We were on patrol in our stryker cruising through Kandahar city. I was a medic so we were in the rear vehicle and I was told to NEVER let anyone pass the convoy. Usually, all it took was a wave of the M240 mounted on the back to get them to back off our convoy, but not this fearless Afghani. I waved that weapon towards his head and he kept getting closer and closer, pointing at the middle of his skull as to taunt me into blowing him away. As he got closer and closer, I knew I had to act. As he got within a stone’s throw I realized I had a yogurt sitting next to me above the stryker. He was still taunting me, pointing at his head, pushing his fingers into the front of his skull. I had had enough of this guy, but I wasn’t there to harm people, I was there to help them. So I grabbed the yogurt and chucked it at his windshield. It was a perfect Tom Brady, Superbowl touchdown throw as it splattered all over his windshield. He couldn’t see anything and had to slam on his brakes, causing the person behind him to ram into the back of his car. He stopped and got out and flipped me off. I waved back to him as we drove off into the harsh sunset of Afghanistan.
16. Rolling Over Land And Olive Oil
During the Ottoman Siege of Constantinople, the Byzantines put a spiky chain across the mouth of the Golden Horn, preventing any ships from mounting a naval assault from their harbor. In order to get the ships where they needed them to take over Constantinople, the Sultan ordered that they roll the ships over land on logs and olive oil to get them into the harbor.
The look on the Byzantines faces when they woke up to Ottoman ships in their harbor.
15. The Propaganda Campaign Of Carrots
Probably during WW2 when the British adopted radar. The radar allowed them to see the location, speed, and direction of travel of German bombers in the night. It was hugely successful. And this is where the trickery comes in. In order to protect this technological advantage, Britain instead launched a propaganda campaign claiming carrots gave you night sight! The British ministry of health even backed it up. This spread like wildfire throughout the world. Your parents probably still tell you carrots improve your sight! It’s all a lie!
14. Sowing Distrust And Paranoia
I don’t know that it was the dirtiest trick, but Project Eldest Son certainly deserves note:
The project focused on placement of exploding cartridges into supplies used by communist combat forces in southeast Asia.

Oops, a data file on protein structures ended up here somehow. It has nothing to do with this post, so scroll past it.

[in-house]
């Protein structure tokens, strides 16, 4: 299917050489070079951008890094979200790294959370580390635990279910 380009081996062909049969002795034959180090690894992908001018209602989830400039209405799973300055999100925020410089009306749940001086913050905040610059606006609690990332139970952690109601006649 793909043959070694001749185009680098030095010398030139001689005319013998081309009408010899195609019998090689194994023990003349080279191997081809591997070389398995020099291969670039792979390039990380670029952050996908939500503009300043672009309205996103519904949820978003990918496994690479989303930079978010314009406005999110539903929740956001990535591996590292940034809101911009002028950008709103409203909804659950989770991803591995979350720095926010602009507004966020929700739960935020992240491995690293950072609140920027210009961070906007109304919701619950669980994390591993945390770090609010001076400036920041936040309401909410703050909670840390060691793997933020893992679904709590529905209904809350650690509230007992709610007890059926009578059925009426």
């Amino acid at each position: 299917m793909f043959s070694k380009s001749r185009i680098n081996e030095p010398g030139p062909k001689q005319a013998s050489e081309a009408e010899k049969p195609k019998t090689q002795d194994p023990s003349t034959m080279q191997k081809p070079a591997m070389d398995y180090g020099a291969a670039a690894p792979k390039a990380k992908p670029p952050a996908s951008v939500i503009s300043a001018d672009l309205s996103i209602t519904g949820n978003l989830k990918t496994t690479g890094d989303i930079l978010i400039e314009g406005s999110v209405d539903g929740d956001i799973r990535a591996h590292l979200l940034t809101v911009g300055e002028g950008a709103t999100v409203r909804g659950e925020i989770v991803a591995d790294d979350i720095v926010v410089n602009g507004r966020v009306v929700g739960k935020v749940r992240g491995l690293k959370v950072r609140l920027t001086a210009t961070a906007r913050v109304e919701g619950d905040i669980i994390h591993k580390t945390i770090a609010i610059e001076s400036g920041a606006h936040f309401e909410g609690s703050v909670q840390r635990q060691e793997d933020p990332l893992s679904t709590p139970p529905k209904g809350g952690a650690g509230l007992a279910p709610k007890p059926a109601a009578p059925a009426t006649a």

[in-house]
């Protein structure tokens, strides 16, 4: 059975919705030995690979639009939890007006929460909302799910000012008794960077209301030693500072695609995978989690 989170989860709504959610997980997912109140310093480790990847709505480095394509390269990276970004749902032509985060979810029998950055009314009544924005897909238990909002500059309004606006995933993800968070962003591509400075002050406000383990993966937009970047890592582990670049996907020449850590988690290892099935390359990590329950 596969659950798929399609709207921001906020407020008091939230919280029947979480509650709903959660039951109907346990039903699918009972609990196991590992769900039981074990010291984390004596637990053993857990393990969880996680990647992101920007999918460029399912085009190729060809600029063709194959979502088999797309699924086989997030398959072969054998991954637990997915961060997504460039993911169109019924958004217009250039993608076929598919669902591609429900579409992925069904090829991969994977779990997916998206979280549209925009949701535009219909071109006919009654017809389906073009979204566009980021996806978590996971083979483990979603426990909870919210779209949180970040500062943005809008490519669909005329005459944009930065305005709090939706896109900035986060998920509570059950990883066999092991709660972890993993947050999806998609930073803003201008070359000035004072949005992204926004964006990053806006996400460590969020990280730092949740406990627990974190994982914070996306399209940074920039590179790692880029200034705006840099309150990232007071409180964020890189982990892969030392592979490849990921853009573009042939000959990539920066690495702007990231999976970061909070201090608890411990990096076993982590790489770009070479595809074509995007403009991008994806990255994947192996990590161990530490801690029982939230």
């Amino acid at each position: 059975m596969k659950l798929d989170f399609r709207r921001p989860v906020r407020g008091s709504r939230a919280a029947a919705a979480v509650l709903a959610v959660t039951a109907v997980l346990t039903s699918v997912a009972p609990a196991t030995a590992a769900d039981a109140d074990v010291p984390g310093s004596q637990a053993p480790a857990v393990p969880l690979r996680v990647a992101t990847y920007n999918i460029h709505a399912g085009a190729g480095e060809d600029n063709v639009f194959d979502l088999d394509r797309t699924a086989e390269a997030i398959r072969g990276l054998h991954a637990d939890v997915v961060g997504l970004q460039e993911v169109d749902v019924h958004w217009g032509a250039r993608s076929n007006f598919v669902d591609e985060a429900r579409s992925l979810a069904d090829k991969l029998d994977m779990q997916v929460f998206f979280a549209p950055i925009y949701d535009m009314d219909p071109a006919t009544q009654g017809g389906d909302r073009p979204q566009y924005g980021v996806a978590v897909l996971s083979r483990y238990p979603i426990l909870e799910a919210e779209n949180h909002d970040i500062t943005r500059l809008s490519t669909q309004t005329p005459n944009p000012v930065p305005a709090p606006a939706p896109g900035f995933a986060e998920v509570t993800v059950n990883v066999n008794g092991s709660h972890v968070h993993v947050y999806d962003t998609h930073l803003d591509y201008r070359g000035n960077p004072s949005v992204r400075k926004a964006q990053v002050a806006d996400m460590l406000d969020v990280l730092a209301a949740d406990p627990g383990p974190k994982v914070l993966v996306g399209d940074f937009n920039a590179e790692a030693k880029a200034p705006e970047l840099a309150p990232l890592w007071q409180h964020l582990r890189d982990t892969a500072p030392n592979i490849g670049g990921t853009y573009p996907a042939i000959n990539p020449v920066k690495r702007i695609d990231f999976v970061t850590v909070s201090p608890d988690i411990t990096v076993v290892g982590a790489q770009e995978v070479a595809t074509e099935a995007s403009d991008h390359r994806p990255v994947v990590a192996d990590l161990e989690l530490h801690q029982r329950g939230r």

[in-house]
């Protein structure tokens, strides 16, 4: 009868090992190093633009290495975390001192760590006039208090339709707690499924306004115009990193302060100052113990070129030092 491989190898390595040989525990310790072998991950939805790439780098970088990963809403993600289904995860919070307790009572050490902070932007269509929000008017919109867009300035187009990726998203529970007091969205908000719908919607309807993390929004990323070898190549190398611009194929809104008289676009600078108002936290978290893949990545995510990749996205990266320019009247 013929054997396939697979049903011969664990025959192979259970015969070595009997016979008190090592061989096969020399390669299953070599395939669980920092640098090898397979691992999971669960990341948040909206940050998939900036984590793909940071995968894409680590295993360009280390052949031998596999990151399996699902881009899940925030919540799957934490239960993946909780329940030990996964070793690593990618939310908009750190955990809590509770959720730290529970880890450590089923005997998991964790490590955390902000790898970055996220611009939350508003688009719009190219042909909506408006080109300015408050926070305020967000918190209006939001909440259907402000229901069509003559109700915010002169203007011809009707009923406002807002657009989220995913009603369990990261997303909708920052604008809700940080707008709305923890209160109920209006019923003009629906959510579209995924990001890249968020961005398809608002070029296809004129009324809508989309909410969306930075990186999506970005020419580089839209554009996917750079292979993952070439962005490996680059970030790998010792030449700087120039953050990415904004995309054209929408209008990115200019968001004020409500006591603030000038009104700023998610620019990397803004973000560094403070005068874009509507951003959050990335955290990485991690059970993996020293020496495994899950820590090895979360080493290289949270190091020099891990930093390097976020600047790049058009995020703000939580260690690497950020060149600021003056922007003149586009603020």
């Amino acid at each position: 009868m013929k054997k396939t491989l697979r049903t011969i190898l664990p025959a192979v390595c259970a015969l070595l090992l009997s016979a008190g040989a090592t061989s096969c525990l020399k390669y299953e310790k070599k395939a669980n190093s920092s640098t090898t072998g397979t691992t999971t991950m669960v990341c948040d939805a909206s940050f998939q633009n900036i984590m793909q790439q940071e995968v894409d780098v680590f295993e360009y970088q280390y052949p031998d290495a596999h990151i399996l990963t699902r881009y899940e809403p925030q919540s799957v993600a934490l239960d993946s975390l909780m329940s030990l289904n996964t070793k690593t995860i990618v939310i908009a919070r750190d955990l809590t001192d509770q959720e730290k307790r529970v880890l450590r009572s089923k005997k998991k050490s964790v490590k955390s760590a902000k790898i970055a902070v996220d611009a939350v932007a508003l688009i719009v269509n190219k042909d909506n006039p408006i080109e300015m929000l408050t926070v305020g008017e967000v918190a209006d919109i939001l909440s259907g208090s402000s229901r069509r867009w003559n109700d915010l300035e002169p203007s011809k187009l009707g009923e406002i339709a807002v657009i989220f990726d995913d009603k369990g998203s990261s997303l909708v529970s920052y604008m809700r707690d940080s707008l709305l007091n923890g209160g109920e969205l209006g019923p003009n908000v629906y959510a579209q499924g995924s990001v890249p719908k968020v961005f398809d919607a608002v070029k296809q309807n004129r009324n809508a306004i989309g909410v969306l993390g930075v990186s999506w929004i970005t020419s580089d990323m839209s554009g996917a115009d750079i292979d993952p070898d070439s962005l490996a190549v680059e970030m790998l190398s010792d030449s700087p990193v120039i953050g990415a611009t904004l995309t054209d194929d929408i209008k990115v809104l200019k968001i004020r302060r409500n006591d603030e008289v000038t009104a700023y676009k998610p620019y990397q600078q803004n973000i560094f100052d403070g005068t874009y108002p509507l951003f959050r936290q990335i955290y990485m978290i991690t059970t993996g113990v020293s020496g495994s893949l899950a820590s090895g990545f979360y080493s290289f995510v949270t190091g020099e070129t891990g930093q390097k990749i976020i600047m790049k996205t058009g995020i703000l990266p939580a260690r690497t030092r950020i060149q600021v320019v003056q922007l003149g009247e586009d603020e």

Basically, Special Forces would find ammo caches in the jungle while out on recon, but instead of destroying it, they would replace one in every few dozen or so rounds with specially crafted rounds packed with high-explosive instead of smokeless powder. An AK47 chamber is rated for about 50,000 pounds per square inch. The high explosive they used produced around 250,000 pounds per square inch. The resulting random explosions maimed users, sowing distrust and paranoia toward their weapons among the rest of the forces, heavily demoralizing them.
13. A Sneak Attack Through Suicide Charge
When the Great Wall of China was built to keep out the Mongols, one tactic was to lead a small lunatic charge at the wall. They would then play dead, to the point of having limbs broken and not reacting, and when they came out to collect the bodies would all rush through with reinforcements.
The Mongols did a lot of smart, dirty stuff like this.
12. The Traumatizing Teddy Bear Trick
During the Soviet-Afghan war, the Soviets would leave teddy bears with explosives in them for children to find. They were intended to severely injure the children, but hopefully not end their lives. The rationale being that parents couldn’t evacuate an area as quickly because they would be caring for the injured child.
11. Bulldozing Over The Enemy
I have an uncle who was a tank commander in the first Gulf War, I don’t know many specifics but what I do know is that the Iraqi insurgents had dug trenches in the ground to wait for tanks to drive over them so they could blow them up from the bottom. However, instead of driving tanks over the trenches, the US military drove bulldozers directly at the trenches burying many of the insurgents alive. Also, the tanks would fire smoke shells and completely obscure the battlefield. The Iraqis thought they could move freely because the tanks could not see them, but little did they know that the US has IR (Infrared) and Heat vision optics. They were quickly shot down through the smoke.
10. The Siege Full Of Deceptions
In the Siege of Mafeking in the second Boer War, Colonel Baden Powell ordered soldiers to bury wooden boxes, pretending they were explosives, unspool yarn to look like barbed wire, build fires to make it look like they had many men, and even sent a train with explosives out of the city toward a barricade. The siege lasted 212 days, but Boers could have taken it in one afternoon. Later, Colonel Powell took inner-city kids from London and put them on an abandoned island, creating the Boy Scouts.